Mount Sinai Queens offers sophisticated neurological surgery performed by highly skilled surgeons who are also on staff at The Mount Sinai Hospital. The Mount Sinai Health System is ranked No. 16 for neurological surgery by U.S. News and World Report. Our expert team of radiologists and neurosurgeons work together to accurately diagnose and treat a wide range of disorders of the brain, spinal cord, and pituitary gland, using cutting-edge technology and providing personalized, comprehensive care. Many procedures are performed using minimally invasive, computer-guided neurosurgery techniques.
Our neurosurgeons are dedicated to providing the best possible outcomes for our patients. They perform procedures to remove tumors, manage pain, improve patients’ mobility, repair damage caused by trauma, and improve patients’ quality of life.
Brain and Cranial Surgery: We treat malignant brain tumors including astrocytoma, glioblastoma and oligodendroglioma as well as benign tumors such as acoustic neuroma, ependymoma, hemangioblastoma, and meningiomas. We also treat head trauma, brain hemorrhages, hydrocephalus (fluid in the brain), bone tumors of the skull, and chronic brain infections.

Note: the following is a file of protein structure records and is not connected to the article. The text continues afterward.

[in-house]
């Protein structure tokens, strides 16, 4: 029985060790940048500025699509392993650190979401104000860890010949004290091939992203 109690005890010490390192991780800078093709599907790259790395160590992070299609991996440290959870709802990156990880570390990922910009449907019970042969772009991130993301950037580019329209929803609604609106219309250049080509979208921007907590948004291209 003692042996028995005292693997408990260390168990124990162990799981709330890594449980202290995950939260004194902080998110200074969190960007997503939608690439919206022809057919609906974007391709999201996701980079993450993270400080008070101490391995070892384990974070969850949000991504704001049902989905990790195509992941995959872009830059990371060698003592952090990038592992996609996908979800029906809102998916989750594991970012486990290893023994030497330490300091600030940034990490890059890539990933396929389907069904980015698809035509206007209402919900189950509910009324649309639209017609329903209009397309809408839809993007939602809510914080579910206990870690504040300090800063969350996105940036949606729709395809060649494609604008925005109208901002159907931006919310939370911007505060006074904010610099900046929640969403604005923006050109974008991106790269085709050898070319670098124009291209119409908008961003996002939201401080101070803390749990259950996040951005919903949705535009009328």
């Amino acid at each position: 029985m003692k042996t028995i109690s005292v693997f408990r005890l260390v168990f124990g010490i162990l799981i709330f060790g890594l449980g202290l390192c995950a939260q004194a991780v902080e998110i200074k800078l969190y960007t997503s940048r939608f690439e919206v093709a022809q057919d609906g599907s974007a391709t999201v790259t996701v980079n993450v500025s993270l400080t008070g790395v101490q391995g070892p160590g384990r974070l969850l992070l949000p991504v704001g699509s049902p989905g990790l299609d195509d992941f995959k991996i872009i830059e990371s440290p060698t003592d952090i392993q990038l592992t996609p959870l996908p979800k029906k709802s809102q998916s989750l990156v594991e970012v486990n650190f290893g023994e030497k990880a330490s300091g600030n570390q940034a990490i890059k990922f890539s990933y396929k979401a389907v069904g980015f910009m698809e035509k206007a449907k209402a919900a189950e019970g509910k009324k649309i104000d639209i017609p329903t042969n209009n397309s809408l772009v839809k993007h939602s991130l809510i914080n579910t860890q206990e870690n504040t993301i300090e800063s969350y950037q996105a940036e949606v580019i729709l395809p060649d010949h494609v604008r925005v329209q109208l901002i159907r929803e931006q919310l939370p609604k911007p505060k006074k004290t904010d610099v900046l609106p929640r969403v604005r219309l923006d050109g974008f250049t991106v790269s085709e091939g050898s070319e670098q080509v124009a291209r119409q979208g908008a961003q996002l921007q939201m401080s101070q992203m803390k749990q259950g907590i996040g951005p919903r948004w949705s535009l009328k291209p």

Spinal Surgery: We perform complex surgeries to treat a wide range of spinal cord conditions including spinal stenosis, disc herniation, cervical spondylosis, cervical myelopathy, radiculopathy, and Chiari malformation.
Other Neurosurgical Conditions: Our neurosurgeons perform procedures to treat a wide variety of additional neurological disorders including carpal tunnel syndrome, trigeminal neuralgia (facial pain), hemifacial spasms (facial twitches), infections, and nerve compressions.
Certified Primary Stroke Center
Mount Sinai Queens is the only hospital in the borough of Queens designated by the New York State Department of Health and certified by The Joint Commission as a Primary Stroke Center. Our award-winning stroke team is available 24 hours a day, seven days a week to evaluate and treat patients in the emergency department and throughout the hospital. Acute stroke patients may be treated with clot-busting drugs that must be administered within the first few hours of stroke-symptom onset. Additional treatments, including surgery, are determined by the results of advanced imaging studies and laboratory testing. The Stavros Niarchos Foundation Emergency Department has a dedicated CT scanner, which saves needed time.
Meet Our Team
Raymund L. Yong, MD
Reade A. De Leacy, MD
Vascular Disorders of the Brain and Spine